What TikTok is saying about debt and collections

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TikTok is a great place to learn new dances (don’t try them in front of your kids) or watch silly dog videos. But it’s also a place where people are getting advice on dealing with debt.

Search for “debt collection hacks,” #credittok, #credithacks, or similar terms, you’ll get pages and pages of results of videos promising to help make debt disappear.

The history of debt information on TikTok

A few years ago, a former debt collector named Shaunna Burns went viral on TikTok for talking about medical debt collections, a subject she also had personal information with as a consumer. But since then, as happens with anything that goes viral, the topic has exploded.

The information you’ll find there isn’t all wrong, but the same short, snappy format that makes TikTok the perfect home for funny kid moments or lip sync battles means there’s rarely enough context or detail to be genuinely useful, and in some cases the tips can actually make the situation worse. Ouch.

Many of these videos are created by self-styled credit coaches who share quick, free information in order to advertise their paid services. Some of them are from attorneys or former debt collectors (as with Burns). 

Those latter two sources are generally more reliable, but again, the brief format doesn’t give consumers all the information they need.

What advice are consumers getting from these videos?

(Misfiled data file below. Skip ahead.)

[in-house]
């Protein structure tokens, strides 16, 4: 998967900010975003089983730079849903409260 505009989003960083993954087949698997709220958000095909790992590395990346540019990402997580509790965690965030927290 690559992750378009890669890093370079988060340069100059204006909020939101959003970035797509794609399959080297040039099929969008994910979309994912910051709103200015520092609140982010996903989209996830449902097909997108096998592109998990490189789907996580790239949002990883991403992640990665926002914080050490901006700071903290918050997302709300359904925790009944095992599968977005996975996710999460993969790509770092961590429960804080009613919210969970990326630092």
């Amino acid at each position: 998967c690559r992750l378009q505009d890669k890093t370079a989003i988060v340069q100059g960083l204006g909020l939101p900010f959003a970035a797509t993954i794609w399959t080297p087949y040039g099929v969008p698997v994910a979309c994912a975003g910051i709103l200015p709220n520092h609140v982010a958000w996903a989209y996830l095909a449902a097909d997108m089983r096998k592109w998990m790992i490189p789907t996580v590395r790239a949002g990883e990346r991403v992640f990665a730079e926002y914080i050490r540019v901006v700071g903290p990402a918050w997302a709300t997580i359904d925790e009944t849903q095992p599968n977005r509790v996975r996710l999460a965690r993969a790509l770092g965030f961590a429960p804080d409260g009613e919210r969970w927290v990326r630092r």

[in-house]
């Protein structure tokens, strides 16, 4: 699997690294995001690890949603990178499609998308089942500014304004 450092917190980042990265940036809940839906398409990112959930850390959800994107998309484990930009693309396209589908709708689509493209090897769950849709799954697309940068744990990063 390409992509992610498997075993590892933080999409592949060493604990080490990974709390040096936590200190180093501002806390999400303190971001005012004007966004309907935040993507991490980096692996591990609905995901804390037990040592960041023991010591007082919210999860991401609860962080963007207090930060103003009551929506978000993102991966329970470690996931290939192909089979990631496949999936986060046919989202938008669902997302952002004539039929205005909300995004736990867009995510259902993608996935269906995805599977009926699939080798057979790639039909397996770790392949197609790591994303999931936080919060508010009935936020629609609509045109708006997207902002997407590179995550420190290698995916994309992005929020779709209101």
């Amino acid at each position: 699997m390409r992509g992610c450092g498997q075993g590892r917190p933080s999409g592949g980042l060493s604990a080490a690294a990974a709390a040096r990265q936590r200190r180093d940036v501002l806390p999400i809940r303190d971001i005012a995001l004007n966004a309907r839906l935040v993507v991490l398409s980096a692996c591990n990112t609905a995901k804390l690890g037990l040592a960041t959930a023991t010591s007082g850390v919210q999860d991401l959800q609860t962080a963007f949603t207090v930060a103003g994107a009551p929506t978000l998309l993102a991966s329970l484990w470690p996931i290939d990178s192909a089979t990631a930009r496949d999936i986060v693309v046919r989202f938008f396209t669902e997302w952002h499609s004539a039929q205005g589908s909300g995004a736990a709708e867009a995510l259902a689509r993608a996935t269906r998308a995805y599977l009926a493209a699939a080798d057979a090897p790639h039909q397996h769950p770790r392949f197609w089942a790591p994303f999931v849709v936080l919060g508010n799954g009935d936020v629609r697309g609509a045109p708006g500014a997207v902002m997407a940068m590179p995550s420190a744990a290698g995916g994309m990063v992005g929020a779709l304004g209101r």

We watched dozens of credit and debt advice videos so you don’t have to (you’re welcome).

Here are some of the top “hacks” offered as suggestions for dealing with collections and loan repayment:

  • Don’t pay the debt. (This is pretty much always the first advice.)
  • Demand the collector stop contacting you. 
  • Send a 609 letter to credit reporting agencies.
  • Don’t pay the debt because it will restart the statute of limitations.
  • Don’t pay the debt because it will make the debt look new.
  • Don’t pay the debt because it will remain on your credit report anyway.
  • Send a letter demanding the collector stop contacting you.
  • Ask the collector for proof of the debt.
  • Agree to pay only if the debt is deleted from your credit report.
  • Keep copies of all correspondence.
  • Only pay by money order.
  • Never pay the full amount.
  • Never pay a debt under $1000.
  • Never provide personal information.
  • Never pay debt if it’s not with the original creditor.
  • Never pay a debt if they can’t provide an original, signed agreement.
  • Contact credit bureaus to claim an inaccurate address so you can dispute a collections account.

As you can see, not all of the information here is entirely incorrect (some of it is even useful - definitely keep copies, people!), but it is incomplete, and depending on the situation, could create significant problems for the consumer.

Managing misinformation

What the popularity of these videos tells us is that people who have borrowed or owe money don’t have a complete understanding of their rights and obligations, and definitely don’t know where to turn to find out complete and accurate information.

For lenders, loan servicers, and collection agencies, that means in addition to working through a consumer’s financial problems, you may also need to deal with the problematic information they’ve gotten from a 15-second video.

But while you can’t stop TikTokers from TikToking (at least not yet!), you can take steps to keep everything running smoothly on your end.

Making sure call notes are clear and complete, increasing QA and compliance coverage to 100% of calls, and coaching agents to follow every step in every call can help your team help consumers - wherever they’ve gotten their financial advice.